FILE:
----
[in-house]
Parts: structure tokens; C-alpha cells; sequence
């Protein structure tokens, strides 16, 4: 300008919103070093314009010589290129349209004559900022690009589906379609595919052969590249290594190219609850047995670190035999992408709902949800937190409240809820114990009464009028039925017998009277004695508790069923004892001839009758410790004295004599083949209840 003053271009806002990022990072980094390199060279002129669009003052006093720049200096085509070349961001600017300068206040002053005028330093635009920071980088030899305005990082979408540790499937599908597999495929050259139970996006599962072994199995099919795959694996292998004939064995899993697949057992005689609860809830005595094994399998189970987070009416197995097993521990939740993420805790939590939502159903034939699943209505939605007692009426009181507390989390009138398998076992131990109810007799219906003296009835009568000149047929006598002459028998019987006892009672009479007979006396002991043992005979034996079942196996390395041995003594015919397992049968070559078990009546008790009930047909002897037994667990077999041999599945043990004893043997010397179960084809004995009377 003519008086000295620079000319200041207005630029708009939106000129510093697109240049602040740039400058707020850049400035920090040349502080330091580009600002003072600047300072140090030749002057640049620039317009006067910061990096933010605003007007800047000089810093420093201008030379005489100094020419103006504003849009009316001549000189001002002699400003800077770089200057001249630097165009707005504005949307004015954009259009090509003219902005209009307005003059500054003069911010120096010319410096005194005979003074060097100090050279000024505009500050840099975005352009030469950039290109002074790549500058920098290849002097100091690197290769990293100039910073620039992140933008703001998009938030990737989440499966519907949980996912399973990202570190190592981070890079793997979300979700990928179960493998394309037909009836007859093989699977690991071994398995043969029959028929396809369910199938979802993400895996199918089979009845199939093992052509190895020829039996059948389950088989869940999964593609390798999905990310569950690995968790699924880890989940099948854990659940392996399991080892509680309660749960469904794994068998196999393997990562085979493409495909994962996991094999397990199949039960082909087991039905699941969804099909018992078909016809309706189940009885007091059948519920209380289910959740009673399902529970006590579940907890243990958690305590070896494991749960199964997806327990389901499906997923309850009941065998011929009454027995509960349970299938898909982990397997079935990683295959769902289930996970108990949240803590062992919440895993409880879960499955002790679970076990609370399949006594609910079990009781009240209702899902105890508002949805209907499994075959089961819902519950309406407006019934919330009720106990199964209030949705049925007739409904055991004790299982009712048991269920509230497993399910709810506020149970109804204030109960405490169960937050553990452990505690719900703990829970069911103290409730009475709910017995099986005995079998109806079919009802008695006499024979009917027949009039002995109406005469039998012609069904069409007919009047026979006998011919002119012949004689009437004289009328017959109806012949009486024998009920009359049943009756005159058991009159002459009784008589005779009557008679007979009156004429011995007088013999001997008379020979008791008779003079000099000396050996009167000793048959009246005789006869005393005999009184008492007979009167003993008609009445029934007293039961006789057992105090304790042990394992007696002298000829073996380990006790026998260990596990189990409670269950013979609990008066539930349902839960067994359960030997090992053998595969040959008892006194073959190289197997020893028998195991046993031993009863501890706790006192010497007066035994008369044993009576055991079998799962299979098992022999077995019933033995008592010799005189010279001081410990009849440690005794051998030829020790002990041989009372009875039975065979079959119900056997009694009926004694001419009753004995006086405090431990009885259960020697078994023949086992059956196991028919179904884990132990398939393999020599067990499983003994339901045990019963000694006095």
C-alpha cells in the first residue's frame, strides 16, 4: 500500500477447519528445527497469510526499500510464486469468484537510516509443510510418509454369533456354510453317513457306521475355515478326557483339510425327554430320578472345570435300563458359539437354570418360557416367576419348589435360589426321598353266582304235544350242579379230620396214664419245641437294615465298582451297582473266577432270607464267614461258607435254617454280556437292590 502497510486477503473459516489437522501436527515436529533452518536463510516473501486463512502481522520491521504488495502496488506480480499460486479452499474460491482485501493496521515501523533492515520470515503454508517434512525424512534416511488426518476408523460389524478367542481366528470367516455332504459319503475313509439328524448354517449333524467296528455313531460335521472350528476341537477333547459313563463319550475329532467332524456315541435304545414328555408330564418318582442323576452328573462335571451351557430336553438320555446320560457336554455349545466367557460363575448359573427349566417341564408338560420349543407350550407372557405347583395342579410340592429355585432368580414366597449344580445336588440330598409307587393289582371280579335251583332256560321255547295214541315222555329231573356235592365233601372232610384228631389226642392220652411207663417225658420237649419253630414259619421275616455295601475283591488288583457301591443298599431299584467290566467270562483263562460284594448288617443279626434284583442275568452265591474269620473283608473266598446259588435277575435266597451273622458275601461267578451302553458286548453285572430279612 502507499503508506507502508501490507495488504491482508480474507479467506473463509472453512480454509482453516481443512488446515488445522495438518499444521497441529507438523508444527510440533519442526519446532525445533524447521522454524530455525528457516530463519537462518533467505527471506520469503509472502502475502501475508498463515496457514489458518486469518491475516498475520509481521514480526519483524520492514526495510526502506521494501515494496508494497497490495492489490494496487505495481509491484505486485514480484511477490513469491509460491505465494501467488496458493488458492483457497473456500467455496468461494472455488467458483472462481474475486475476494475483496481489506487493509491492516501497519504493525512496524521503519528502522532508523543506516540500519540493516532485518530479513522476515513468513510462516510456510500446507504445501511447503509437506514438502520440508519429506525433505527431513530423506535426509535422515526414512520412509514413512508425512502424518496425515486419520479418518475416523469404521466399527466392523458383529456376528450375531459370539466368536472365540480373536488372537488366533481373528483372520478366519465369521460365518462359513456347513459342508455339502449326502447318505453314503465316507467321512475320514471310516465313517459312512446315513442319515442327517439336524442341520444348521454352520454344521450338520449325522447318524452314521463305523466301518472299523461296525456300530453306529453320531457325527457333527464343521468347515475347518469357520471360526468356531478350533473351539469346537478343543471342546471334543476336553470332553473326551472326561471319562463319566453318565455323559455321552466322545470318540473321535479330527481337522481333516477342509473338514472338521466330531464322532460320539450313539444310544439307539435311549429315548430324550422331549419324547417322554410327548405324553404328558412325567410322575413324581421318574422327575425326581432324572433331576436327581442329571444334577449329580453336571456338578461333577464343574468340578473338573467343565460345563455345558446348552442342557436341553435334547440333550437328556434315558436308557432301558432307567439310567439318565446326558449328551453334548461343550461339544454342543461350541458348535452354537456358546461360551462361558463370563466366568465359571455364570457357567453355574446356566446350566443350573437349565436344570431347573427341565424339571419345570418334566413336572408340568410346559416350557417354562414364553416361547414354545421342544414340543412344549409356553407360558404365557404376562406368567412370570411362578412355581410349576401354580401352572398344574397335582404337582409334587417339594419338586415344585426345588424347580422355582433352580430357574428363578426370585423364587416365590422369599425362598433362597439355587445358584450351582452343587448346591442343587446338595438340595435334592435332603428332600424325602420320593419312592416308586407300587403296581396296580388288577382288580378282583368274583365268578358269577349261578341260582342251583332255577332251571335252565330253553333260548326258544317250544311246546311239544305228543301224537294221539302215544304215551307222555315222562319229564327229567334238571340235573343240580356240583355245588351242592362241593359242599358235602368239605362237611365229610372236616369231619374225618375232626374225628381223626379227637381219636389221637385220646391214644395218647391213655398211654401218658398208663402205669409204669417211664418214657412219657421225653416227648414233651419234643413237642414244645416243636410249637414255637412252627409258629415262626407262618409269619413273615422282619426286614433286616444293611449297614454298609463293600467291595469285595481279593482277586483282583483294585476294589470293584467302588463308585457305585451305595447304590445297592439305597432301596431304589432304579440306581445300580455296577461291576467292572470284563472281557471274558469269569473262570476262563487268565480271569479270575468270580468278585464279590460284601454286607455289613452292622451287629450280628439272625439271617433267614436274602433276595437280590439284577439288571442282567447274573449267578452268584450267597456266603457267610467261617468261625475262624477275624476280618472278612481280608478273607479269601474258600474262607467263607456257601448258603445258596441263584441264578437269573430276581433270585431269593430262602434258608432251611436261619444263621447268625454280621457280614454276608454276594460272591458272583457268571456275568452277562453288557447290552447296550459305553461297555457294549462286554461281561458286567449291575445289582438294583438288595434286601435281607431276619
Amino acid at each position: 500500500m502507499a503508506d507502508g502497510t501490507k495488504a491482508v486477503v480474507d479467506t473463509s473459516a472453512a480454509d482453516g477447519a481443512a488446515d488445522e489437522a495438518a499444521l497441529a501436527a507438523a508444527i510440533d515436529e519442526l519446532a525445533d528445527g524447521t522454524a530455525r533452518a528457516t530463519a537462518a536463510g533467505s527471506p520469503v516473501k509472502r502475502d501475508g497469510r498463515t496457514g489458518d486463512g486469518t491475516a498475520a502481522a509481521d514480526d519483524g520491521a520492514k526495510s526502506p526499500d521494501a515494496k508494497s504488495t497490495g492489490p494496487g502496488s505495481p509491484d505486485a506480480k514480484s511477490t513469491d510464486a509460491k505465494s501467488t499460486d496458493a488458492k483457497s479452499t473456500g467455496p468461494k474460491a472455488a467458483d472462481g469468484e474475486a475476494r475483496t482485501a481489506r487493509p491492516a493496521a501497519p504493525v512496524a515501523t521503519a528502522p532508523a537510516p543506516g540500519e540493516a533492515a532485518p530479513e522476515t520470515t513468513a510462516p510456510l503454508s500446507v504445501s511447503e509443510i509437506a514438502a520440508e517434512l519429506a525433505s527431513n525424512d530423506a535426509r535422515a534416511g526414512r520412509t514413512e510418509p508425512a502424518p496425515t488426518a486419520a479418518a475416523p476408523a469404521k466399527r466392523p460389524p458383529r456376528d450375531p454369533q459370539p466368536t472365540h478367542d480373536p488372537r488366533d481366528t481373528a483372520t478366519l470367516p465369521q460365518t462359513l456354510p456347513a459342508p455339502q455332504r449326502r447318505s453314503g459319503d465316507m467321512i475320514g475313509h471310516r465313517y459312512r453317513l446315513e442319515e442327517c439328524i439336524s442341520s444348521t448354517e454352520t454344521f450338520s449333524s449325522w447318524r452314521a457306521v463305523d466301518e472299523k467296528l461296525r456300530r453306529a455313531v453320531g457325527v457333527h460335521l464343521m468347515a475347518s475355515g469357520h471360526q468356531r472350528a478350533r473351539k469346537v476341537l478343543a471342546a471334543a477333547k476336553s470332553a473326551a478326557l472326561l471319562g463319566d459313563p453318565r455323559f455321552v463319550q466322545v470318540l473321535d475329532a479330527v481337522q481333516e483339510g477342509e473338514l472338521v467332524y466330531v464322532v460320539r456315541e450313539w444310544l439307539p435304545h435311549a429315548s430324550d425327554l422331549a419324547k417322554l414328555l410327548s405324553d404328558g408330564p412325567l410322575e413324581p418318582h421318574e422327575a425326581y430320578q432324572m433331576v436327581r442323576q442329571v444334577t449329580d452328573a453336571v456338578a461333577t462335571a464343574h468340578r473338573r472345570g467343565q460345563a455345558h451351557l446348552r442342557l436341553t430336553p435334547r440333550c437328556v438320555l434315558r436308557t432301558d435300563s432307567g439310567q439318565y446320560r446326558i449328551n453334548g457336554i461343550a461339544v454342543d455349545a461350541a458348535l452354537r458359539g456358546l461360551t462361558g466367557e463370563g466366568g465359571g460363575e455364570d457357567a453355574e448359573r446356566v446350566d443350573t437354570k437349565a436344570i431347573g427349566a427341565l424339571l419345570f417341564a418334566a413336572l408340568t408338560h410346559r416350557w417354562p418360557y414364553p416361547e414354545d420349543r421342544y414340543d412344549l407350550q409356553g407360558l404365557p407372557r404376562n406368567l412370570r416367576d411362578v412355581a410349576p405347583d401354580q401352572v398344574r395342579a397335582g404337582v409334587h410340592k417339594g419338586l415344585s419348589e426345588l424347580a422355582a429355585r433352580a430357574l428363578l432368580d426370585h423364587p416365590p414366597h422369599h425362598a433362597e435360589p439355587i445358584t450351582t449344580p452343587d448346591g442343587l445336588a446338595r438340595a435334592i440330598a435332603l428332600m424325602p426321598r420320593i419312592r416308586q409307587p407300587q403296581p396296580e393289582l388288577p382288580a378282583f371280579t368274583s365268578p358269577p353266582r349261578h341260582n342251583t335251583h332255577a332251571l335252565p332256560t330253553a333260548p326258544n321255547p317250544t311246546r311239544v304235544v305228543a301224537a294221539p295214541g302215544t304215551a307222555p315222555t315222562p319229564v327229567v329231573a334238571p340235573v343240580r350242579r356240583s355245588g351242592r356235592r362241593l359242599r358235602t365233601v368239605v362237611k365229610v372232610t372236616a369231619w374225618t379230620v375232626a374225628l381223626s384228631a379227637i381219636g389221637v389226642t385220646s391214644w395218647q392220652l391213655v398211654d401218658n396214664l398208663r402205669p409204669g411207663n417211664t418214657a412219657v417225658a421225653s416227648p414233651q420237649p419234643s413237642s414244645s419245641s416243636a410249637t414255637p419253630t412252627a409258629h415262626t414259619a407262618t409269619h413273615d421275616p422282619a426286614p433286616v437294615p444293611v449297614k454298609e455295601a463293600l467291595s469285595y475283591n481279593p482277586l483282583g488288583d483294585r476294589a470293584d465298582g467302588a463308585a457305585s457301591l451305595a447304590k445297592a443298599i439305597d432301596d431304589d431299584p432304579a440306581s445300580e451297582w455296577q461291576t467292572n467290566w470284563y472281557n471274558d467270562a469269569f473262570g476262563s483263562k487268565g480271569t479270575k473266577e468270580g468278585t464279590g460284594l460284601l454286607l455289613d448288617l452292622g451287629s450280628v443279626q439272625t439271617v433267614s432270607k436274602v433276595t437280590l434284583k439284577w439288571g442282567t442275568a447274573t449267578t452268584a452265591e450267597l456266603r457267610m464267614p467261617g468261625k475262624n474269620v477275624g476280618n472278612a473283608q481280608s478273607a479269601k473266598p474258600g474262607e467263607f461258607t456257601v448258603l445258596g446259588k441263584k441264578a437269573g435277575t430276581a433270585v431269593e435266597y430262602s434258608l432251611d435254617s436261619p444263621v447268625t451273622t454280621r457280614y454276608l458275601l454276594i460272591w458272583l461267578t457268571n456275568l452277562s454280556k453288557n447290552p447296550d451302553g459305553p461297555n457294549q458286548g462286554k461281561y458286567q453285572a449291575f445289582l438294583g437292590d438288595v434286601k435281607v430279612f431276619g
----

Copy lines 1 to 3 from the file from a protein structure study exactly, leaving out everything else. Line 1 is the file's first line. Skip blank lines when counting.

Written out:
[in-house]
Parts: structure tokens; C-alpha cells; sequence
């Protein structure tokens, strides 16, 4: 300008919103070093314009010589290129349209004559900022690009589906379609595919052969590249290594190219609850047995670190035999992408709902949800937190409240809820114990009464009028039925017998009277004695508790069923004892001839009758410790004295004599083949209840 003053271009806002990022990072980094390199060279002129669009003052006093720049200096085509070349961001600017300068206040002053005028330093635009920071980088030899305005990082979408540790499937599908597999495929050259139970996006599962072994199995099919795959694996292998004939064995899993697949057992005689609860809830005595094994399998189970987070009416197995097993521990939740993420805790939590939502159903034939699943209505939605007692009426009181507390989390009138398998076992131990109810007799219906003296009835009568000149047929006598002459028998019987006892009672009479007979006396002991043992005979034996079942196996390395041995003594015919397992049968070559078990009546008790009930047909002897037994667990077999041999599945043990004893043997010397179960084809004995009377 003519008086000295620079000319200041207005630029708009939106000129510093697109240049602040740039400058707020850049400035920090040349502080330091580009600002003072600047300072140090030749002057640049620039317009006067910061990096933010605003007007800047000089810093420093201008030379005489100094020419103006504003849009009316001549000189001002002699400003800077770089200057001249630097165009707005504005949307004015954009259009090509003219902005209009307005003059500054003069911010120096010319410096005194005979003074060097100090050279000024505009500050840099975005352009030469950039290109002074790549500058920098290849002097100091690197290769990293100039910073620039992140933008703001998009938030990737989440499966519907949980996912399973990202570190190592981070890079793997979300979700990928179960493998394309037909009836007859093989699977690991071994398995043969029959028929396809369910199938979802993400895996199918089979009845199939093992052509190895020829039996059948389950088989869940999964593609390798999905990310569950690995968790699924880890989940099948854990659940392996399991080892509680309660749960469904794994068998196999393997990562085979493409495909994962996991094999397990199949039960082909087991039905699941969804099909018992078909016809309706189940009885007091059948519920209380289910959740009673399902529970006590579940907890243990958690305590070896494991749960199964997806327990389901499906997923309850009941065998011929009454027995509960349970299938898909982990397997079935990683295959769902289930996970108990949240803590062992919440895993409880879960499955002790679970076990609370399949006594609910079990009781009240209702899902105890508002949805209907499994075959089961819902519950309406407006019934919330009720106990199964209030949705049925007739409904055991004790299982009712048991269920509230497993399910709810506020149970109804204030109960405490169960937050553990452990505690719900703990829970069911103290409730009475709910017995099986005995079998109806079919009802008695006499024979009917027949009039002995109406005469039998012609069904069409007919009047026979006998011919002119012949004689009437004289009328017959109806012949009486024998009920009359049943009756005159058991009159002459009784008589005779009557008679007979009156004429011995007088013999001997008379020979008791008779003079000099000396050996009167000793048959009246005789006869005393005999009184008492007979009167003993008609009445029934007293039961006789057992105090304790042990394992007696002298000829073996380990006790026998260990596990189990409670269950013979609990008066539930349902839960067994359960030997090992053998595969040959008892006194073959190289197997020893028998195991046993031993009863501890706790006192010497007066035994008369044993009576055991079998799962299979098992022999077995019933033995008592010799005189010279001081410990009849440690005794051998030829020790002990041989009372009875039975065979079959119900056997009694009926004694001419009753004995006086405090431990009885259960020697078994023949086992059956196991028919179904884990132990398939393999020599067990499983003994339901045990019963000694006095």